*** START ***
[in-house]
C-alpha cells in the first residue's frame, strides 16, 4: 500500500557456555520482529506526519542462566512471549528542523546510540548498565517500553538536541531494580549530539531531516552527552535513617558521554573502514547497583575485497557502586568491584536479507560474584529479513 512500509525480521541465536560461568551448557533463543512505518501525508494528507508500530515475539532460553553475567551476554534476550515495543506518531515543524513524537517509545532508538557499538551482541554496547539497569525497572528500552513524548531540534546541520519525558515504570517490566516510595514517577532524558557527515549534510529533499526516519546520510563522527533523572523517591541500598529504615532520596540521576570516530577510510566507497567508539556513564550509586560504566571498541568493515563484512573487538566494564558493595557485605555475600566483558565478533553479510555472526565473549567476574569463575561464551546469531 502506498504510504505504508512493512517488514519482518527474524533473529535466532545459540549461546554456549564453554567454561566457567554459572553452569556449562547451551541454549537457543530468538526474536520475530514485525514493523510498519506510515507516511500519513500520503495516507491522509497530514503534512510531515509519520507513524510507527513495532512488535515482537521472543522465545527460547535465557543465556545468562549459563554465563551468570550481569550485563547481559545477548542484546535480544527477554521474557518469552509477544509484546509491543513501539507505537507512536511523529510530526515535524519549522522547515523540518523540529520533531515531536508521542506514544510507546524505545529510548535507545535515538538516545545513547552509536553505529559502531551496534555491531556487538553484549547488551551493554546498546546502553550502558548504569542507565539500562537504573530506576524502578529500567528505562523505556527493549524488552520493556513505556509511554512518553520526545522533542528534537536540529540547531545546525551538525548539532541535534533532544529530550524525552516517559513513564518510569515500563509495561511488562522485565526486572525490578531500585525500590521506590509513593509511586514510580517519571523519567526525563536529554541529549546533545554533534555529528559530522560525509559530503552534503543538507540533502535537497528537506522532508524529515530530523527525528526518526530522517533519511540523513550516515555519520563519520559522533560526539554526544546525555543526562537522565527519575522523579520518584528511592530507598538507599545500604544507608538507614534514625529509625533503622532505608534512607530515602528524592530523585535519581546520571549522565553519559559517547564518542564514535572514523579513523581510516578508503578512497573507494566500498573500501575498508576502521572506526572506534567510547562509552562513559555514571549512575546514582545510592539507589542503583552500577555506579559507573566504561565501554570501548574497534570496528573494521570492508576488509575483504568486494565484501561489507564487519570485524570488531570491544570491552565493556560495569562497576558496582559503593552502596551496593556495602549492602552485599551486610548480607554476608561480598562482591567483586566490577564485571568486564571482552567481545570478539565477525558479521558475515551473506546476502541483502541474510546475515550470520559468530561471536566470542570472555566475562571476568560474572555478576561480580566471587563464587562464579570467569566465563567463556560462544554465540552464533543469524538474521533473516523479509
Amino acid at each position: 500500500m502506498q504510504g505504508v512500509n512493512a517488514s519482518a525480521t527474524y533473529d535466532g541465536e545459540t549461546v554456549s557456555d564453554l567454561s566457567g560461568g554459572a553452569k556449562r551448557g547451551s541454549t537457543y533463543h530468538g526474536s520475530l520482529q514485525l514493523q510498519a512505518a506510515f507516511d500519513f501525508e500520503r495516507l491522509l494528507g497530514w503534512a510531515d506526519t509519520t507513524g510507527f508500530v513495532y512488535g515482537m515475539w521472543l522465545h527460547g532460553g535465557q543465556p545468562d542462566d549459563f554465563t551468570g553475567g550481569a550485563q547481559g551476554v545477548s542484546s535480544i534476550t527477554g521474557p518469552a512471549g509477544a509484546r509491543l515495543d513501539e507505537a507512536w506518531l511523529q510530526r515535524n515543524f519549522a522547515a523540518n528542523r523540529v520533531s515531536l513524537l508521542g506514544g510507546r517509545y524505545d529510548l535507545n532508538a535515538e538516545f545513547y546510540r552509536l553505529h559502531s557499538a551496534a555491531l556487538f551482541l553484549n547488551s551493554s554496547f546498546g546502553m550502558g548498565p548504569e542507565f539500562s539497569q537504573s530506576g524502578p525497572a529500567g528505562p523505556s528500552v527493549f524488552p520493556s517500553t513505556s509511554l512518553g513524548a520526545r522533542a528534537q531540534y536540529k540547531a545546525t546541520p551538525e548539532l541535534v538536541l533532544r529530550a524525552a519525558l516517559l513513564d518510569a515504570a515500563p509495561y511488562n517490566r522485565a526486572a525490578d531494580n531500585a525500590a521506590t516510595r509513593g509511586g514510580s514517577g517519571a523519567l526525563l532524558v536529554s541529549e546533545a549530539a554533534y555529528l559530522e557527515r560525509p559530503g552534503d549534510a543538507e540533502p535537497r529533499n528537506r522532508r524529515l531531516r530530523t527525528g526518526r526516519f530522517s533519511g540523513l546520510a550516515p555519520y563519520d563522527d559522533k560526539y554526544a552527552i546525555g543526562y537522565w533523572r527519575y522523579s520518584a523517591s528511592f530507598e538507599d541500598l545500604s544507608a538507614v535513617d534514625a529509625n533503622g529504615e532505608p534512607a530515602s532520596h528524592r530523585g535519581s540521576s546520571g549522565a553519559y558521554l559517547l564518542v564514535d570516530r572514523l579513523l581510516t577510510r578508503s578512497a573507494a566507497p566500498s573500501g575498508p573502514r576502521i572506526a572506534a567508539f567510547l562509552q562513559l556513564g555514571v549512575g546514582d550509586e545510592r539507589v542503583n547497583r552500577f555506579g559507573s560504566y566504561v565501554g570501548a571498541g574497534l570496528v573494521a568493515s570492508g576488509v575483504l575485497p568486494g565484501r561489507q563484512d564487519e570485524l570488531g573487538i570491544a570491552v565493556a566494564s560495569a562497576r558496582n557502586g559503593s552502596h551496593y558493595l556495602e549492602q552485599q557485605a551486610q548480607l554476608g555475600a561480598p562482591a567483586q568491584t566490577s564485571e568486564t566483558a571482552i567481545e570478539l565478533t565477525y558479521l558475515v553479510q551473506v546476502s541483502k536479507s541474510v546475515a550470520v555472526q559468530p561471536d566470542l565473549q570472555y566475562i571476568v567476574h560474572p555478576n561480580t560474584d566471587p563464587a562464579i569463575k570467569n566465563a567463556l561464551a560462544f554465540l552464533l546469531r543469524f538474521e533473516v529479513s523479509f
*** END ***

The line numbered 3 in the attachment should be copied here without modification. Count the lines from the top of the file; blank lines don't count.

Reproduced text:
Amino acid at each position: 500500500m502506498q504510504g505504508v512500509n512493512a517488514s519482518a525480521t527474524y533473529d535466532g541465536e545459540t549461546v554456549s557456555d564453554l567454561s566457567g560461568g554459572a553452569k556449562r551448557g547451551s541454549t537457543y533463543h530468538g526474536s520475530l520482529q514485525l514493523q510498519a512505518a506510515f507516511d500519513f501525508e500520503r495516507l491522509l494528507g497530514w503534512a510531515d506526519t509519520t507513524g510507527f508500530v513495532y512488535g515482537m515475539w521472543l522465545h527460547g532460553g535465557q543465556p545468562d542462566d549459563f554465563t551468570g553475567g550481569a550485563q547481559g551476554v545477548s542484546s535480544i534476550t527477554g521474557p518469552a512471549g509477544a509484546r509491543l515495543d513501539e507505537a507512536w506518531l511523529q510530526r515535524n515543524f519549522a522547515a523540518n528542523r523540529v520533531s515531536l513524537l508521542g506514544g510507546r517509545y524505545d529510548l535507545n532508538a535515538e538516545f545513547y546510540r552509536l553505529h559502531s557499538a551496534a555491531l556487538f551482541l553484549n547488551s551493554s554496547f546498546g546502553m550502558g548498565p548504569e542507565f539500562s539497569q537504573s530506576g524502578p525497572a529500567g528505562p523505556s528500552v527493549f524488552p520493556s517500553t513505556s509511554l512518553g513524548a520526545r522533542a528534537q531540534y536540529k540547531a545546525t546541520p551538525e548539532l541535534v538536541l533532544r529530550a524525552a519525558l516517559l513513564d518510569a515504570a515500563p509495561y511488562n517490566r522485565a526486572a525490578d531494580n531500585a525500590a521506590t516510595r509513593g509511586g514510580s514517577g517519571a523519567l526525563l532524558v536529554s541529549e546533545a549530539a554533534y555529528l559530522e557527515r560525509p559530503g552534503d549534510a543538507e540533502p535537497r529533499n528537506r522532508r524529515l531531516r530530523t527525528g526518526r526516519f530522517s533519511g540523513l546520510a550516515p555519520y563519520d563522527d559522533k560526539y554526544a552527552i546525555g543526562y537522565w533523572r527519575y522523579s520518584a523517591s528511592f530507598e538507599d541500598l545500604s544507608a538507614v535513617d534514625a529509625n533503622g529504615e532505608p534512607a530515602s532520596h528524592r530523585g535519581s540521576s546520571g549522565a553519559y558521554l559517547l564518542v564514535d570516530r572514523l579513523l581510516t577510510r578508503s578512497a573507494a566507497p566500498s573500501g575498508p573502514r576502521i572506526a572506534a567508539f567510547l562509552q562513559l556513564g555514571v549512575g546514582d550509586e545510592r539507589v542503583n547497583r552500577f555506579g559507573s560504566y566504561v565501554g570501548a571498541g574497534l570496528v573494521a568493515s570492508g576488509v575483504l575485497p568486494g565484501r561489507q563484512d564487519e570485524l570488531g573487538i570491544a570491552v565493556a566494564s560495569a562497576r558496582n557502586g559503593s552502596h551496593y558493595l556495602e549492602q552485599q557485605a551486610q548480607l554476608g555475600a561480598p562482591a567483586q568491584t566490577s564485571e568486564t566483558a571482552i567481545e570478539l565478533t565477525y558479521l558475515v553479510q551473506v546476502s541483502k536479507s541474510v546475515a550470520v555472526q559468530p561471536d566470542l565473549q570472555y566475562i571476568v567476574h560474572p555478576n561480580t560474584d566471587p563464587a562464579i569463575k570467569n566465563a567463556l561464551a560462544f554465540l552464533l546469531r543469524f538474521e533473516v529479513s523479509f